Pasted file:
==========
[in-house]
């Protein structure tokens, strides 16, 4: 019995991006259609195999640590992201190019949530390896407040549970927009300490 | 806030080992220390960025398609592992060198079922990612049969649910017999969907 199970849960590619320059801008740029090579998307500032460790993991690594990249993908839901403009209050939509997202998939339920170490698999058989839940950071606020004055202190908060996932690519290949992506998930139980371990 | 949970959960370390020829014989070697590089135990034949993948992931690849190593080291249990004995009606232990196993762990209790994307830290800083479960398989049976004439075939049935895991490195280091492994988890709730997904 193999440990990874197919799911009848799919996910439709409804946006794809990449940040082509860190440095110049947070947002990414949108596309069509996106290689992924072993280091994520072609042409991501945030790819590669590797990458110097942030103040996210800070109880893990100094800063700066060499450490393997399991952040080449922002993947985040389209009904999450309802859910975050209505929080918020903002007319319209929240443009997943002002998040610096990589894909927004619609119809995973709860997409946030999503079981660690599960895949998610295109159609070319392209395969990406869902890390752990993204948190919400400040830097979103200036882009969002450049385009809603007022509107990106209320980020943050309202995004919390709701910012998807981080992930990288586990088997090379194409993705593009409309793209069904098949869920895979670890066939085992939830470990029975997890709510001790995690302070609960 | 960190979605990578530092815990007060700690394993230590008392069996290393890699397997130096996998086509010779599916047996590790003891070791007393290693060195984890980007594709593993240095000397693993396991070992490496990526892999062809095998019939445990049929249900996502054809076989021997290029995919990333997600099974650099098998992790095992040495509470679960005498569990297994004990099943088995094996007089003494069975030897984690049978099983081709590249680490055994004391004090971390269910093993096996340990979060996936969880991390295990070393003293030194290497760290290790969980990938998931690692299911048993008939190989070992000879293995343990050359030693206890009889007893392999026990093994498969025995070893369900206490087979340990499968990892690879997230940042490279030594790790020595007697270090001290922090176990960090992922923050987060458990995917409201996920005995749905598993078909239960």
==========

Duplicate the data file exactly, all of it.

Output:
[in-house]
């Protein structure tokens, strides 16, 4: 019995991006259609195999640590992201190019949530390896407040549970927009300490 | 806030080992220390960025398609592992060198079922990612049969649910017999969907 199970849960590619320059801008740029090579998307500032460790993991690594990249993908839901403009209050939509997202998939339920170490698999058989839940950071606020004055202190908060996932690519290949992506998930139980371990 | 949970959960370390020829014989070697590089135990034949993948992931690849190593080291249990004995009606232990196993762990209790994307830290800083479960398989049976004439075939049935895991490195280091492994988890709730997904 193999440990990874197919799911009848799919996910439709409804946006794809990449940040082509860190440095110049947070947002990414949108596309069509996106290689992924072993280091994520072609042409991501945030790819590669590797990458110097942030103040996210800070109880893990100094800063700066060499450490393997399991952040080449922002993947985040389209009904999450309802859910975050209505929080918020903002007319319209929240443009997943002002998040610096990589894909927004619609119809995973709860997409946030999503079981660690599960895949998610295109159609070319392209395969990406869902890390752990993204948190919400400040830097979103200036882009969002450049385009809603007022509107990106209320980020943050309202995004919390709701910012998807981080992930990288586990088997090379194409993705593009409309793209069904098949869920895979670890066939085992939830470990029975997890709510001790995690302070609960 | 960190979605990578530092815990007060700690394993230590008392069996290393890699397997130096996998086509010779599916047996590790003891070791007393290693060195984890980007594709593993240095000397693993396991070992490496990526892999062809095998019939445990049929249900996502054809076989021997290029995919990333997600099974650099098998992790095992040495509470679960005498569990297994004990099943088995094996007089003494069975030897984690049978099983081709590249680490055994004391004090971390269910093993096996340990979060996936969880991390295990070393003293030194290497760290290790969980990938998931690692299911048993008939190989070992000879293995343990050359030693206890009889007893392999026990093994498969025995070893369900206490087979340990499968990892690879997230940042490279030594790790020595007697270090001290922090176990960090992922923050987060458990995917409201996920005995749905598993078909239960």